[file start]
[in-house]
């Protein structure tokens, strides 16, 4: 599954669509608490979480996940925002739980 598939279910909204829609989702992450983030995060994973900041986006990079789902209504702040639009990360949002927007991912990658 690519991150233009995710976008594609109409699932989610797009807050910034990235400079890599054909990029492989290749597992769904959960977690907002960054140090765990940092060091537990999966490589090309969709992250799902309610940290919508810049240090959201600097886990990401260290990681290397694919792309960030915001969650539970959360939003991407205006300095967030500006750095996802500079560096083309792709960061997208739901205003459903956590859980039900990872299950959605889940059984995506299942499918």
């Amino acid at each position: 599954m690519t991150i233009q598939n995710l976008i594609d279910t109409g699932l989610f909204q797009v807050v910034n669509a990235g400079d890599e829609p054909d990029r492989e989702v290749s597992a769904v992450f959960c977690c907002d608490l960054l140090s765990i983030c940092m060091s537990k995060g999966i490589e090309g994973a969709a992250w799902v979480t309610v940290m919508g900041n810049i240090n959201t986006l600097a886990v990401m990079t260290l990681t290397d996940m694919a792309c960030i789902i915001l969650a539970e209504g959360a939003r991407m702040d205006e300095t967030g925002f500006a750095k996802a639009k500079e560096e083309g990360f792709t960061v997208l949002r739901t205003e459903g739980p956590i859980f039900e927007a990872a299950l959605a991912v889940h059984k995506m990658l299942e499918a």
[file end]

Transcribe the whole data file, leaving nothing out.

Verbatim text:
[in-house]
């Protein structure tokens, strides 16, 4: 599954669509608490979480996940925002739980 598939279910909204829609989702992450983030995060994973900041986006990079789902209504702040639009990360949002927007991912990658 690519991150233009995710976008594609109409699932989610797009807050910034990235400079890599054909990029492989290749597992769904959960977690907002960054140090765990940092060091537990999966490589090309969709992250799902309610940290919508810049240090959201600097886990990401260290990681290397694919792309960030915001969650539970959360939003991407205006300095967030500006750095996802500079560096083309792709960061997208739901205003459903956590859980039900990872299950959605889940059984995506299942499918």
């Amino acid at each position: 599954m690519t991150i233009q598939n995710l976008i594609d279910t109409g699932l989610f909204q797009v807050v910034n669509a990235g400079d890599e829609p054909d990029r492989e989702v290749s597992a769904v992450f959960c977690c907002d608490l960054l140090s765990i983030c940092m060091s537990k995060g999966i490589e090309g994973a969709a992250w799902v979480t309610v940290m919508g900041n810049i240090n959201t986006l600097a886990v990401m990079t260290l990681t290397d996940m694919a792309c960030i789902i915001l969650a539970e209504g959360a939003r991407m702040d205006e300095t967030g925002f500006a750095k996802a639009k500079e560096e083309g990360f792709t960061v997208l949002r739901t205003e459903g739980p956590i859980f039900e927007a990872a299950l959605a991912v889940h059984k995506m990658l299942e499918a």